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Korean defense chiefs adopt ‘military pact’ after Kim & Moon sign joint statement

South Korean President Moon Jae-in and the North Korean leader Kim Jong un have signed a joint statement following their bilateral talks in Pyongyang.

Besides the joint statement on inter-Korean relations signed by the leaders, the countries’ defense chiefs also signed a separate military pact, Moon’s press secretary Yoon Young-chan told reporters. While the content of the defense agreement has not yet been made public, Yonhap reports that Defense Minister Song Young-moo and the North Korean No Kwang-chol signed a formal deal on the implementation of the so-called Panmunjom Declaration.

Speaking to the press on the outcome of Moon’s visit to North Korea, Kim noted that the “agreement at Pyongyang summit will advance an era of peace, prosperity.” Kim especially noted that the military agreement will help to denuclearize the peninsula and reach a lasting peace. He also agreed to travel soon to South Korea to meet Moon for the fourth time since the reconciliation effort between the neighbors began with the Olympic Peace diplomacy earlier this year. To emphasize their commitment to peace the nations have decided to send a united team to the 2020 Olympic Games in Tokyo, and will submit a joint bid for the 2032 Summer Olympics.

Moon meanwhile told reporters that the neighbors finally managed to agree to “specific denuclearization steps.” The South Korean president also noted that the leaders are striving to turn the demilitarized zone into a zone of peace, and that work will soon begin to reconnect cross-border rails and roads before the end of the year.

The Panmunjom Declaration, signed in April during the first meeting between the Korean leaders, mandated both countries to undertake joint efforts to get rid of military tension and to eliminate the danger of war on the Korean Peninsula. The declaration also called for South and North Korea to completely cease all hostile acts against each other. South and North Korea also agreed to take various military measures to ensure active mutual cooperation, exchanges, visits and contacts.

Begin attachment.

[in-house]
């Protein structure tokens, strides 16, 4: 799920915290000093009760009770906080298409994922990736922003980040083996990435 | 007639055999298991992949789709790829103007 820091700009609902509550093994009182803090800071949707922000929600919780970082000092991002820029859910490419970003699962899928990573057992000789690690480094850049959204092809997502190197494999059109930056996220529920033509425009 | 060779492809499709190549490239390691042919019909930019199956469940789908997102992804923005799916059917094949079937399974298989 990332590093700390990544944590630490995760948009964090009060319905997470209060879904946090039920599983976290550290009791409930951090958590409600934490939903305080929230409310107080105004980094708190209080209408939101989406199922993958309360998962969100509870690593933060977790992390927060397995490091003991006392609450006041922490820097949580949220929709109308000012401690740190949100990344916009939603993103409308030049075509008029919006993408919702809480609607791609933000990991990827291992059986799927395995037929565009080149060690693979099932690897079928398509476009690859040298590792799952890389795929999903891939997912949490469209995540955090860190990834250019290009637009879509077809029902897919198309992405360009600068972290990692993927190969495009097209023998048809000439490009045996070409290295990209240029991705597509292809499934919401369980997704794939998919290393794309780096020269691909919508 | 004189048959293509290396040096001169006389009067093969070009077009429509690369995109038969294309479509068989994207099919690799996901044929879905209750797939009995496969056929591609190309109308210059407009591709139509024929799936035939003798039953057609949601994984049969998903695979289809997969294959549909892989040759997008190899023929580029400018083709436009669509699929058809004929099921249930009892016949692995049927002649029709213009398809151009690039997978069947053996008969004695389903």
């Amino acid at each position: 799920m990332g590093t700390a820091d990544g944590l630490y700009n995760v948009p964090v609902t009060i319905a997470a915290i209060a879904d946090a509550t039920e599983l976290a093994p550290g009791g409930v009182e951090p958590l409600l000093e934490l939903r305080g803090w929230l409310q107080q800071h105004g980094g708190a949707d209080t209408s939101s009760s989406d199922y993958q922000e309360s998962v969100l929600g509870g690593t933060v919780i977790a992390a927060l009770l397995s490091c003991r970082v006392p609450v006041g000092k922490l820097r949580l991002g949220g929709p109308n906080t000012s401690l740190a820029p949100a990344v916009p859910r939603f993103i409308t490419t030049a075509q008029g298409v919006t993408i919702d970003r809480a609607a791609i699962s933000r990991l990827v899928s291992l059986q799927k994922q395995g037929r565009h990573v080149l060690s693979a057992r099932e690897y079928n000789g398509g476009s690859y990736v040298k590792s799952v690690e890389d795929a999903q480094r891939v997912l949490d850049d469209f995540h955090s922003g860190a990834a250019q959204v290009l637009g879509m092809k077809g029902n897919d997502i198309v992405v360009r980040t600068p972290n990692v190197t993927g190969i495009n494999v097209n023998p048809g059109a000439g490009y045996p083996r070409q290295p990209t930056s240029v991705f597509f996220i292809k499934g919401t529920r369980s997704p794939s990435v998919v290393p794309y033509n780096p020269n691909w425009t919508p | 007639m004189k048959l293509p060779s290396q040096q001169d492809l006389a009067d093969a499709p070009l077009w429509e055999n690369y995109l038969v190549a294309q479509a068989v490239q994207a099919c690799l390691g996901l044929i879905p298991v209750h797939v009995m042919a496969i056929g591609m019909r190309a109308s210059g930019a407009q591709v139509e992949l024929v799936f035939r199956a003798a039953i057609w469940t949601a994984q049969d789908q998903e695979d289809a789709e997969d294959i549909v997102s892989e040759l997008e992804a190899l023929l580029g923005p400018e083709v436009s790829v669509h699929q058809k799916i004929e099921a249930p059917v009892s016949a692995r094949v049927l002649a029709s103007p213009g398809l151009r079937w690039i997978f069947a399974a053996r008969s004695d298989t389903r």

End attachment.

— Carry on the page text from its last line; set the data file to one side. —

Moon arrived in North Korea on Tuesday morning for the third face-to-face meeting with his counterpart. Previously, the leaders held talks on April 27 and May 26 in the border village of Panmunjom, in an unprecedented effort to reconcile the two nations following the Korean War (1950-53). Part of Moon’s agenda for the trip was restarting the US-Korean dialogue that hit a brick wall last month, after Secretary of State Mike Pompeo canceled his visit to Pyongyang.

One of the major breakthroughs of the Pyongyang summit was the consent given by the North to allow international inspectors to document a “permanent dismantlement” of its key missile facilities. North Korea also agreed to closing its main nuclear complex in Yongbyon – although only if the United States takes reciprocal conciliatory steps, Moon told reporters. The Korean Peninsula should turn into a “land of peace without nuclear weapons and nuclear threats,” he noted.

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